Saturday, June 4, 2016

Green and Thrifty




Getting back to doing all those things I normally do is making me feel more at home. So it has been a week of returning to green and thrifty. It's been a while, but good to begin some small, absorbing thrifty projects again.

A couple of weeks ago my mum brought me apples from her tree, and on our moving day Rosy and her friends picked some apples from our trees to bring to our new house. This week I stewed the last, sad ones with some rhubarb, which also came from mum's garden. I must repeat again my oft-repeated best rhubarb tip because it is so brilliant: add a quarter teaspoon bicarb soda (baking soda) to the pan when cooking rhubarb. The soda neutralises the acid in the rhubarb somewhat, which means you need to add much less sugar.

Today my new neighbour ran across the road to bring me a bag of brussels sprouts because they get a vegetable box, and don't like sprouts. Did you know I have a secret super power? People bring me things. Even people I have just met, or sometimes people I have never met. It is odd but good. Now I feel confident to take a pair of pink glitter gumboots over to her daughter, being as she seems to be of the excellent 'swap things among neighbours' fraternity (I can't think why, in all the decluttering I do all the time, I still have a pair of pink glitter gumboots to fit a five year old. And I even moved them to the new house..).

My mum brought me a bag of pine cones as fire starters. She has been collecting them on her walks. I brought an armful of river driftwood home from our week end picnic for the same purpose.

I have been picking rosemary, parsley and rhubarb from my new garden, and the last of the lettuce and some beets from the pots I moved from the old house. Food from the garden is the homiest thing I know. Except a fire. That is good too. I have worked out how to keep the fire crackling along all day. I wish I could tell you I spent the weekend with the wood-splitting axe splitting all my own wood, but I didn't, I stimulated the local economy and got a nice man to come and do it for me. I now have a shed full of perfect small logs just the right size to fit in my perfect small wood heater. Tonight I am experimenting to see if I can keep the fire going all night. Will report in the morning.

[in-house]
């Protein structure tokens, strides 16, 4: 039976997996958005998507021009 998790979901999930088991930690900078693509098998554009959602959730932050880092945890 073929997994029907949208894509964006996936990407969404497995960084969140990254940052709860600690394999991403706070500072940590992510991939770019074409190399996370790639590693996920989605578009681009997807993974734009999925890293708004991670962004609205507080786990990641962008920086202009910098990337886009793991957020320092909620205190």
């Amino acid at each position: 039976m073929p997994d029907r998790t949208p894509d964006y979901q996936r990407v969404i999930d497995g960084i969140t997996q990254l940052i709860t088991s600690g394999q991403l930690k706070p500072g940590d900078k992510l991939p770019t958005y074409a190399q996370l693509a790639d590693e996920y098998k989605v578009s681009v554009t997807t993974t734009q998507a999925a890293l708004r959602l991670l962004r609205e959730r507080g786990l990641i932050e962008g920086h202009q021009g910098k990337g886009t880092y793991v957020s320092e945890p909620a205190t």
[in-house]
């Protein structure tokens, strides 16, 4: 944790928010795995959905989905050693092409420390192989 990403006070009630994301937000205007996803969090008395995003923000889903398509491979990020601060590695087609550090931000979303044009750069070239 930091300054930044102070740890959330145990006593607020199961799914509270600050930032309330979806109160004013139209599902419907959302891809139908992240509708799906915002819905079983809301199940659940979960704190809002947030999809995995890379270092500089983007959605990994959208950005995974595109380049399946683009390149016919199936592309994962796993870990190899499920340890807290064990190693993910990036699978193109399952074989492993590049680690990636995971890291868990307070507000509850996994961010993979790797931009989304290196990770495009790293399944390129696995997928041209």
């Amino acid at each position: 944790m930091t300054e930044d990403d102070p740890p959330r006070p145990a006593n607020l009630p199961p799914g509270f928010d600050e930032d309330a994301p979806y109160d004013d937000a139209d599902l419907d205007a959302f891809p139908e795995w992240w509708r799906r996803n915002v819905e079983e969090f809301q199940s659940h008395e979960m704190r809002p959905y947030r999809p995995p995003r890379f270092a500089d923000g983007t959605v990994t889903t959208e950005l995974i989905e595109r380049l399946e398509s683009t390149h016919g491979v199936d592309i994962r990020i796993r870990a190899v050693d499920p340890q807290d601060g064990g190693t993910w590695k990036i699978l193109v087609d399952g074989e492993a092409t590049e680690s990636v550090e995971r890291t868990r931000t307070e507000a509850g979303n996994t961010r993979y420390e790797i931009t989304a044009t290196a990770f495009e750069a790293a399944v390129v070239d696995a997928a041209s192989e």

This morning: No luck with keeping the fire going overnight, despite filling it full when I went to bed and turning the vents to their lowest setting. Then, in my bedtime reading (one of the Miss Read novels, published in the 50s) I found this sentence:

March that year was one of the coldest that Fairacre had ever known. The nights were bitter, and cottage fires were kept in overnight with generous top-sprinkling of small coal dampened with tea leaves, and stirred into comforting life first thing the next morning.

Then I dredged from my memory the word 'smoor' which I must have also read in a novel, because where else do I learn anything? This is what I found:

Vbl.n. smooring, a ritual damping down of the domestic fire at night, once common in the Highlands in Catholic districts, Gael. smaladh an teine. Also attrib.Sc. 1900  A. Carmichael Carmina Gadetica I. 234: 
The ceremony of smooring the fire . . . is performed with loving care. The embers are evenly spread on the hearth — which is generally in the middle of the floor — and formed into a circle. This circle is then divided into three equal sections, a small boss being left in the middle. A peat is laid between each section, each peat touching the boss. The first peat is laid down in name of the God of Life, the second in name of the God of Peace, the third in name of the God of Grace. The circle is then covered over with ashes sufficient to subdue but not to extinguish the fire, in name of the Three of Light.